We're big fans of Adam Gray and he has been a supporter of The Ethical Butcher since the beginning as he is known for producing modern British food to an exceptional standard.
Adam has very generously shared a few of his personal recipes with us with a focus on lamb and some of the cuts we're offering in our lamb box. Lamb bellies a bit of a forgotten about cut and need slow cooking to do justice but the reward is deep rich flavour.
2 Boned, rolled and tied lamb bellies/breasts
2 Red onions – peeled and roughly cut
3 Carrots – peeled and roughly cut
4 Celery sticks– roughly cut
1 Leek – roughly cut and washed
400g Tinned chopped plum tomatoes
1 Garlic bulb – cut in half
3 Rosemary sprigs
2 Litres lamb stock – from a stock cube
½ Bottle white wine – optional
100Ml British rapeseed oil
- Colour the lamb breast in a hot pan with a little rapeseed oil until golden brown all over.
- Remove and allow the fat to drain
- Add all the rough-cut vegetables to the pan and also colour until golden brown then add the rosemary.
- Return the lamb breasts and deglaze with the white wine if using.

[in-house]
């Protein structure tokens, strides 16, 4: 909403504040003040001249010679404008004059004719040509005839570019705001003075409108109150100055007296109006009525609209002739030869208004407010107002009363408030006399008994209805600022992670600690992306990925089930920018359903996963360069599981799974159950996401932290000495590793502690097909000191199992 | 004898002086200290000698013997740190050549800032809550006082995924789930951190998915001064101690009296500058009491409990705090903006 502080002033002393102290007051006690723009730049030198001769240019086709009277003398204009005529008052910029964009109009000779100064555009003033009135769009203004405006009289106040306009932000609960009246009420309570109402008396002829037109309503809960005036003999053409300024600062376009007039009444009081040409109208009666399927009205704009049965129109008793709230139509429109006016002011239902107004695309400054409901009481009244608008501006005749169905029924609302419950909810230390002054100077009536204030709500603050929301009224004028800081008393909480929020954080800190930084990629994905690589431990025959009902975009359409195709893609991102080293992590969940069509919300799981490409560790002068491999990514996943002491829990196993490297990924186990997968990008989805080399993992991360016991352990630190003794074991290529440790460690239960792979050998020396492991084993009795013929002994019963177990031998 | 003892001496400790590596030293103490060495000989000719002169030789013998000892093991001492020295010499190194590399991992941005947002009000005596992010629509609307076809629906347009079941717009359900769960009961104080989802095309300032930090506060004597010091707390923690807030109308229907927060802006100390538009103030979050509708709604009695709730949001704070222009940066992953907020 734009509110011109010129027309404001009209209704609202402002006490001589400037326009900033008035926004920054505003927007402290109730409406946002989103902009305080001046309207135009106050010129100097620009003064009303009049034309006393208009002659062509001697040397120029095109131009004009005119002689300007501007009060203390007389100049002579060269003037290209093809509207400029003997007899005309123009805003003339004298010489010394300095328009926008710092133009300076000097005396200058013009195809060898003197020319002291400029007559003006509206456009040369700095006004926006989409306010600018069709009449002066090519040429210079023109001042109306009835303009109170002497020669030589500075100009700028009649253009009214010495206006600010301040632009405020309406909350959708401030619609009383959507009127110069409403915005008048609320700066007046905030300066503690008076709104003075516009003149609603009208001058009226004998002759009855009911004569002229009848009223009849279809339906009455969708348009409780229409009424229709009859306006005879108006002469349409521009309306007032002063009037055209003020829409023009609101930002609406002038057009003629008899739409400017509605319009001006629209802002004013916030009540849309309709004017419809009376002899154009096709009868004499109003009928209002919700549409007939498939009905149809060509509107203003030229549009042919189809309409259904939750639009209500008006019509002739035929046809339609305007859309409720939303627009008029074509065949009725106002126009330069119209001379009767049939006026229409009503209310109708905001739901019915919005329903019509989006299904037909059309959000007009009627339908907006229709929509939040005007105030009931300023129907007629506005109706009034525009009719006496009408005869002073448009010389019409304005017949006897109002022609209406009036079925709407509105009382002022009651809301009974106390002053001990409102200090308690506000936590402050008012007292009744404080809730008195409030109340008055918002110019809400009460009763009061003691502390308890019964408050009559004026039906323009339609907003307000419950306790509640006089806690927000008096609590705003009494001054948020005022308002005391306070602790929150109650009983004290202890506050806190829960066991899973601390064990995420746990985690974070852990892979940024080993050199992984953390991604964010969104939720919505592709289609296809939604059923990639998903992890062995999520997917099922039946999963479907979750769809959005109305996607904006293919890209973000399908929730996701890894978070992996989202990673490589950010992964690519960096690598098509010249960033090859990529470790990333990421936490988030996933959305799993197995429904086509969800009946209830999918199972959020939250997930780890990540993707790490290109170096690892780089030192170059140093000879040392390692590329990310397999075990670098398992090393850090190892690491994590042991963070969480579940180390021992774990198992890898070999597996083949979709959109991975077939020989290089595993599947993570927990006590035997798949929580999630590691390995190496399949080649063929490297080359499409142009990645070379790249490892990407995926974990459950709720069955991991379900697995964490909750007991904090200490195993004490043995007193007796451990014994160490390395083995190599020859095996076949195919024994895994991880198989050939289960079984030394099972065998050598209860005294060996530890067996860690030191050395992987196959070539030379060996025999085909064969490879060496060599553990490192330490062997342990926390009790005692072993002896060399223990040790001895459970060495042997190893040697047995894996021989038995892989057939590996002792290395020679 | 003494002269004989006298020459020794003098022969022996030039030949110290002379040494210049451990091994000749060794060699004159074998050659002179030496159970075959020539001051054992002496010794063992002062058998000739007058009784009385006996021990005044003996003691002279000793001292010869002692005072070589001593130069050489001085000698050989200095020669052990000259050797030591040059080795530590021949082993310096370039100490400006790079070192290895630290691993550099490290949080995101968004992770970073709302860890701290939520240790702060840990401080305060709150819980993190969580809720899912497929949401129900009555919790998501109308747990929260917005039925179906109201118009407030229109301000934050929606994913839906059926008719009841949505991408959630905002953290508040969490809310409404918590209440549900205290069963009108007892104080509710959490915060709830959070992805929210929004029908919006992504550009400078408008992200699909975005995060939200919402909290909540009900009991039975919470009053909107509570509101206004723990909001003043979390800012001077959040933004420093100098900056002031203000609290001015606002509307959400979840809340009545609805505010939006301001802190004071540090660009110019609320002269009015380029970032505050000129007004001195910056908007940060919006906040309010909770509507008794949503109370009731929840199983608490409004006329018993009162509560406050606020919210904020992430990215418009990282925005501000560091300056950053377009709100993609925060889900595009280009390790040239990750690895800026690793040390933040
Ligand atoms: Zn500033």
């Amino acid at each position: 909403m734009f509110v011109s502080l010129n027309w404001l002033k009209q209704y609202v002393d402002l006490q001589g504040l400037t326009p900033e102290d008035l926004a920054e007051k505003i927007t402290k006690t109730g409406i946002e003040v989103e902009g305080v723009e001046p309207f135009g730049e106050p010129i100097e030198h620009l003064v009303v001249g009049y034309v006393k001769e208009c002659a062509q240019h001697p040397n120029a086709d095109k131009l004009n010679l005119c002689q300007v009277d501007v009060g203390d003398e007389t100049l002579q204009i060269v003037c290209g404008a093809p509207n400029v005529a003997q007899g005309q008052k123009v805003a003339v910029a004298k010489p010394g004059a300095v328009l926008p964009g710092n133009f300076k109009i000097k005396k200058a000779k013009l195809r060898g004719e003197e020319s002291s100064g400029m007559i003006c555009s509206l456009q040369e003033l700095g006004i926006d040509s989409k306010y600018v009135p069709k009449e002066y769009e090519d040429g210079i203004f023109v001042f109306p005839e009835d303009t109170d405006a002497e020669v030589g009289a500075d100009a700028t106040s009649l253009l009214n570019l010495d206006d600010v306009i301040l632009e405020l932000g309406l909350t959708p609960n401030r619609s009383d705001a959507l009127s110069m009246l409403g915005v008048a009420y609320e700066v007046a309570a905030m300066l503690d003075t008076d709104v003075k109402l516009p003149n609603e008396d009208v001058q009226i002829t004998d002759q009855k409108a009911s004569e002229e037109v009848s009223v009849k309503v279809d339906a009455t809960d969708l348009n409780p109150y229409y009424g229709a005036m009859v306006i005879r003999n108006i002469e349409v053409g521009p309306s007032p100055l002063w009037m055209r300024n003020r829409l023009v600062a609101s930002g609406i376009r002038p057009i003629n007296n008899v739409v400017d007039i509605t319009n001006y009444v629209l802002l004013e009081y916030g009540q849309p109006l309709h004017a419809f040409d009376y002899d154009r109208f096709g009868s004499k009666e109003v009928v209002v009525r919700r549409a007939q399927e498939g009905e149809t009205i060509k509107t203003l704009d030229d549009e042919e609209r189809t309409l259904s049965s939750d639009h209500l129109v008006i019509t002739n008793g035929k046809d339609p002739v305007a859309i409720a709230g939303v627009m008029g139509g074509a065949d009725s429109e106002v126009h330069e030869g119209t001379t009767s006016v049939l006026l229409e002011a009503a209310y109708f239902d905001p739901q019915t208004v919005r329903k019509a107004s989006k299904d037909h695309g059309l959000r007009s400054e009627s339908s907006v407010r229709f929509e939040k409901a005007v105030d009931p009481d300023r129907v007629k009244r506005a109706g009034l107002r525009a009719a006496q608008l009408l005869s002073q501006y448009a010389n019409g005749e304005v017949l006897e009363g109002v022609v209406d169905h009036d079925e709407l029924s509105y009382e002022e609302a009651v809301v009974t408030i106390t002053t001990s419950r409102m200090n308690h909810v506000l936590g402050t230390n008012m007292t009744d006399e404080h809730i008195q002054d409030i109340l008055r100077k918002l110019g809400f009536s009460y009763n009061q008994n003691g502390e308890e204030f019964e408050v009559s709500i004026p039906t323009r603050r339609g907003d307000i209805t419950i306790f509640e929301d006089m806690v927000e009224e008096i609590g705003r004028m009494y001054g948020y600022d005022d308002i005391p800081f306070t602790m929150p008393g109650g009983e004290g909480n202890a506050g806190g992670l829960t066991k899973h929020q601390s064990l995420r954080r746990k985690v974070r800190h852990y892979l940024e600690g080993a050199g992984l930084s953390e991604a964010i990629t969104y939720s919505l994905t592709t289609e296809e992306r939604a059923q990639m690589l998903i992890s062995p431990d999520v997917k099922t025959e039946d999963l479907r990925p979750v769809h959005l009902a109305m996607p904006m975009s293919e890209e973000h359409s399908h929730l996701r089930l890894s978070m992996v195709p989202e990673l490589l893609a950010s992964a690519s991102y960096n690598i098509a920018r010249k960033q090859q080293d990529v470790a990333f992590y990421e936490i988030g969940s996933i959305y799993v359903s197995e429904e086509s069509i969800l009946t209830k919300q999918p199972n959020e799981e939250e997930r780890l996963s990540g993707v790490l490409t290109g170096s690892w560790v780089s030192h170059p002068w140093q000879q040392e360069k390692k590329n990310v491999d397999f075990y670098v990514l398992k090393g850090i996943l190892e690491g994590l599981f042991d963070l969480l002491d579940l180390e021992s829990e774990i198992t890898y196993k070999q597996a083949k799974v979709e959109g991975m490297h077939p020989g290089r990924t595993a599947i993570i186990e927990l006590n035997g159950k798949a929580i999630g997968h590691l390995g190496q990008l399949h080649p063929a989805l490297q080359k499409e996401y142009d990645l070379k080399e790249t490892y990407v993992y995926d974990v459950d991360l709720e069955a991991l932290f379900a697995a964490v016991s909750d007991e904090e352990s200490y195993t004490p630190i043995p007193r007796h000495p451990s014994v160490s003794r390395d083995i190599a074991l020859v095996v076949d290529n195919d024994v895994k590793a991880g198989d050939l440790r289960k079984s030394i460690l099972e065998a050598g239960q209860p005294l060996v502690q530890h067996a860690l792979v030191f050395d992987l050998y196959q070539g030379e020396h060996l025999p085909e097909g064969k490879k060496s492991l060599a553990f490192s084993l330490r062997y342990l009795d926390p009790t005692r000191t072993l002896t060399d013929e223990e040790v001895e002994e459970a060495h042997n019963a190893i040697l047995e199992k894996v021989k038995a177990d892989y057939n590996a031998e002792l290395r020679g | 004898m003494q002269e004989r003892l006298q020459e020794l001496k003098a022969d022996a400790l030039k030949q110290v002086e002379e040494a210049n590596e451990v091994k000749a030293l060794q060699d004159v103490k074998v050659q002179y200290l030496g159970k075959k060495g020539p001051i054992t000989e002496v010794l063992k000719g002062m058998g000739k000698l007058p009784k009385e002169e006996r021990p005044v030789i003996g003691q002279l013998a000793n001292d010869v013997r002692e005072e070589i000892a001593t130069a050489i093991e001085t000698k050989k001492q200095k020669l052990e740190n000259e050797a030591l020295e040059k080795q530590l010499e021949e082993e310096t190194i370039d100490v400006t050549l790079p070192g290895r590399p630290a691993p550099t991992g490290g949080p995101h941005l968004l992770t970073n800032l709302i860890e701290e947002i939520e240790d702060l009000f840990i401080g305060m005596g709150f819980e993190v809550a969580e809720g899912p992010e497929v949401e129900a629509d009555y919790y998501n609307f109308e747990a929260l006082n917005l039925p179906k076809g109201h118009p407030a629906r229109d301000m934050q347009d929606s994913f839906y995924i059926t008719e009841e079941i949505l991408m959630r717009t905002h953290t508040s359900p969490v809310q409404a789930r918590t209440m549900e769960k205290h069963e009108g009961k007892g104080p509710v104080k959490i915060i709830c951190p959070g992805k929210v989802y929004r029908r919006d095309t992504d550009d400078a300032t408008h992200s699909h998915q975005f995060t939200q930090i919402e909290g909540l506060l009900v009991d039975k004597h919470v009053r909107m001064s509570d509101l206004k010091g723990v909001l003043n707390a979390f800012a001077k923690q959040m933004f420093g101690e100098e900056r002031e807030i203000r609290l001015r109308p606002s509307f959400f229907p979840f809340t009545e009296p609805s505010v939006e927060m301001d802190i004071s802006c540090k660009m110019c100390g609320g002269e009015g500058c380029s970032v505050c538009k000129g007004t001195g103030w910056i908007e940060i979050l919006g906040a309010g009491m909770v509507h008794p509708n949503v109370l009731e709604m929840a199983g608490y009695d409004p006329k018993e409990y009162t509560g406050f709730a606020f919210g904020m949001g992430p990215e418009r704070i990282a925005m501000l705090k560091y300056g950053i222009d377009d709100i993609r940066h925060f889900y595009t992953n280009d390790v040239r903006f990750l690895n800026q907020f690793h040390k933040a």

- Place the lamb and vegetables into a deep casserole dish.
- Cover the lamb breasts with the lamb stock and the tinned tomatoes.
- Place the lid on the casserole dish or cover with two layers of foil.
- Place the casserole dish in a pre-heated oven at 150c 4-5 hours until the lamb is tender to the touch.
- Remove the lamb breasts from the casserole dish and place on a tray to cool.
- When the lamb has cooled, cut and remove all the string on with scissors.
- Strain the lamb cooking liquor through a fine sieve into a saucepan.
- Bring the lamb cooking liquor to the boil and reduce to a consistency of a rich gravy.
- Cut the lamb breasts into 3-4cm width pieces and add them back to the lamb gravy saucepan to re-heat, coating them in the hot gravy.
Serve the braised lamb belles with finely shredded buttered leeks and crushed new potatoes.